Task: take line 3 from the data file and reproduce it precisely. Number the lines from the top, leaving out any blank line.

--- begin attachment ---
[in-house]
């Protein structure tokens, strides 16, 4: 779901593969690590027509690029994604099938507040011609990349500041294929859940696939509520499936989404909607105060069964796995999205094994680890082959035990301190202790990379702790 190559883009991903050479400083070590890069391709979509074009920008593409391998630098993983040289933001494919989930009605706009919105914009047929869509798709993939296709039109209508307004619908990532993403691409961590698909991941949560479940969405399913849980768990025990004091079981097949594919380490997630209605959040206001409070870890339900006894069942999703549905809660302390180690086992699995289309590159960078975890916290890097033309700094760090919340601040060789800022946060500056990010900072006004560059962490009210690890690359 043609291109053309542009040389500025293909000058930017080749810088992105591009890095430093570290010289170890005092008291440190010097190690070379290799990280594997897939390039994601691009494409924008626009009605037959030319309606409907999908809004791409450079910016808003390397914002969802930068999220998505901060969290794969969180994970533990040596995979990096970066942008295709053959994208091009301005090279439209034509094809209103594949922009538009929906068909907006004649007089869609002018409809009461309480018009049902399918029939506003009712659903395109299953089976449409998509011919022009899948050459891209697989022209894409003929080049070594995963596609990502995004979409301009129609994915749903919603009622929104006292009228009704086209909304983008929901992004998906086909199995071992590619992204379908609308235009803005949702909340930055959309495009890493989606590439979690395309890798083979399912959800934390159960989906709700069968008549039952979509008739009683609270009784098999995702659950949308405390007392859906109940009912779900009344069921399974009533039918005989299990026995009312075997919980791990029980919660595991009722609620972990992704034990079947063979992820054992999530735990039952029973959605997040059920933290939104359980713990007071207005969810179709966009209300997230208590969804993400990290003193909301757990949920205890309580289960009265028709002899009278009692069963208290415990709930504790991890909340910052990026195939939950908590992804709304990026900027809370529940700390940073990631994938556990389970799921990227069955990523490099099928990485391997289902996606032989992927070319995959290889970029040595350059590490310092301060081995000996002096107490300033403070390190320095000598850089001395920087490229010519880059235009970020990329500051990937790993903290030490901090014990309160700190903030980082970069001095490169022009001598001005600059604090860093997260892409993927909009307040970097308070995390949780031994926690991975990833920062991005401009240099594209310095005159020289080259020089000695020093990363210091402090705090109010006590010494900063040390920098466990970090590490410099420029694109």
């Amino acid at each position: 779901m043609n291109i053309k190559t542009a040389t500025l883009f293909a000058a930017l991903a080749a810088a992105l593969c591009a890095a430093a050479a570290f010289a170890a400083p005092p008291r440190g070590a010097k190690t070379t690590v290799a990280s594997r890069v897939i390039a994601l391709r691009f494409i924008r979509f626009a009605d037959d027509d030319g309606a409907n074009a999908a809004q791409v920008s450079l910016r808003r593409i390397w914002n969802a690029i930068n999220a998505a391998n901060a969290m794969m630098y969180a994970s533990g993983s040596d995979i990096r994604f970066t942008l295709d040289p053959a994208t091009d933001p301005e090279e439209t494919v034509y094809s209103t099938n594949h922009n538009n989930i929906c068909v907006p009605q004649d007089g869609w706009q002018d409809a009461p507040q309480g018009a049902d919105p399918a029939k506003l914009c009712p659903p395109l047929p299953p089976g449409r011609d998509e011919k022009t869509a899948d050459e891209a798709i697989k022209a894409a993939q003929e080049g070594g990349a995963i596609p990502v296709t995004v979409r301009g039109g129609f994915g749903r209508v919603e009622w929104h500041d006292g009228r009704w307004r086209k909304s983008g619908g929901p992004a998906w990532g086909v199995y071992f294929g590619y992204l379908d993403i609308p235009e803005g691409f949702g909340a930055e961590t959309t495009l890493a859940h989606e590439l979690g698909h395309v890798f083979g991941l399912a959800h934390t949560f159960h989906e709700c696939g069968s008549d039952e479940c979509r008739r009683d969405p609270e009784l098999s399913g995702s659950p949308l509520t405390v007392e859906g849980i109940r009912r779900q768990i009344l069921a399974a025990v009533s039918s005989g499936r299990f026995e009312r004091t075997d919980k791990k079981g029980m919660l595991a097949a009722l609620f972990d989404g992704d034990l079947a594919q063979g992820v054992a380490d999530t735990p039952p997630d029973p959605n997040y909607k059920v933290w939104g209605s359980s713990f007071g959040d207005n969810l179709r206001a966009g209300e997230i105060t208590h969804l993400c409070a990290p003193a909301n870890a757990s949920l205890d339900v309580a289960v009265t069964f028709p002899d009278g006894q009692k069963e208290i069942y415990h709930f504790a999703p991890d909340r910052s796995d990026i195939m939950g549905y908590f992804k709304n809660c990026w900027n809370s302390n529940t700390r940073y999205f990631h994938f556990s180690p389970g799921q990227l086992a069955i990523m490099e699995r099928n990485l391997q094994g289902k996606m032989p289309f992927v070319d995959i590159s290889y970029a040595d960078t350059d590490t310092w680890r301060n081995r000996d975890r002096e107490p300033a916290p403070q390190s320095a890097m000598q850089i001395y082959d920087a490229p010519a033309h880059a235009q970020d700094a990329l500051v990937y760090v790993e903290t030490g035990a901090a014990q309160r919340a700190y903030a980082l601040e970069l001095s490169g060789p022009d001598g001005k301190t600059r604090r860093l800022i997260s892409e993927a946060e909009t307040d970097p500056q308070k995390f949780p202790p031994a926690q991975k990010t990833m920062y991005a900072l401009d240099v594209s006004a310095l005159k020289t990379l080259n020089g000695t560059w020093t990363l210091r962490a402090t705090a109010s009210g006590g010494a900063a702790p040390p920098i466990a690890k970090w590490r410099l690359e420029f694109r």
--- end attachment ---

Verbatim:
């Amino acid at each position: 779901m043609n291109i053309k190559t542009a040389t500025l883009f293909a000058a930017l991903a080749a810088a992105l593969c591009a890095a430093a050479a570290f010289a170890a400083p005092p008291r440190g070590a010097k190690t070379t690590v290799a990280s594997r890069v897939i390039a994601l391709r691009f494409i924008r979509f626009a009605d037959d027509d030319g309606a409907n074009a999908a809004q791409v920008s450079l910016r808003r593409i390397w914002n969802a690029i930068n999220a998505a391998n901060a969290m794969m630098y969180a994970s533990g993983s040596d995979i990096r994604f970066t942008l295709d040289p053959a994208t091009d933001p301005e090279e439209t494919v034509y094809s209103t099938n594949h922009n538009n989930i929906c068909v907006p009605q004649d007089g869609w706009q002018d409809a009461p507040q309480g018009a049902d919105p399918a029939k506003l914009c009712p659903p395109l047929p299953p089976g449409r011609d998509e011919k022009t869509a899948d050459e891209a798709i697989k022209a894409a993939q003929e080049g070594g990349a995963i596609p990502v296709t995004v979409r301009g039109g129609f994915g749903r209508v919603e009622w929104h500041d006292g009228r009704w307004r086209k909304s983008g619908g929901p992004a998906w990532g086909v199995y071992f294929g590619y992204l379908d993403i609308p235009e803005g691409f949702g909340a930055e961590t959309t495009l890493a859940h989606e590439l979690g698909h395309v890798f083979g991941l399912a959800h934390t949560f159960h989906e709700c696939g069968s008549d039952e479940c979509r008739r009683d969405p609270e009784l098999s399913g995702s659950p949308l509520t405390v007392e859906g849980i109940r009912r779900q768990i009344l069921a399974a025990v009533s039918s005989g499936r299990f026995e009312r004091t075997d919980k791990k079981g029980m919660l595991a097949a009722l609620f972990d989404g992704d034990l079947a594919q063979g992820v054992a380490d999530t735990p039952p997630d029973p959605n997040y909607k059920v933290w939104g209605s359980s713990f007071g959040d207005n969810l179709r206001a966009g209300e997230i105060t208590h969804l993400c409070a990290p003193a909301n870890a757990s949920l205890d339900v309580a289960v009265t069964f028709p002899d009278g006894q009692k069963e208290i069942y415990h709930f504790a999703p991890d909340r910052s796995d990026i195939m939950g549905y908590f992804k709304n809660c990026w900027n809370s302390n529940t700390r940073y999205f990631h994938f556990s180690p389970g799921q990227l086992a069955i990523m490099e699995r099928n990485l391997q094994g289902k996606m032989p289309f992927v070319d995959i590159s290889y970029a040595d960078t350059d590490t310092w680890r301060n081995r000996d975890r002096e107490p300033a916290p403070q390190s320095a890097m000598q850089i001395y082959d920087a490229p010519a033309h880059a235009q970020d700094a990329l500051v990937y760090v790993e903290t030490g035990a901090a014990q309160r919340a700190y903030a980082l601040e970069l001095s490169g060789p022009d001598g001005k301190t600059r604090r860093l800022i997260s892409e993927a946060e909009t307040d970097p500056q308070k995390f949780p202790p031994a926690q991975k990010t990833m920062y991005a900072l401009d240099v594209s006004a310095l005159k020289t990379l080259n020089g000695t560059w020093t990363l210091r962490a402090t705090a109010s009210g006590g010494a900063a702790p040390p920098i466990a690890k970090w590490r410099l690359e420029f694109r």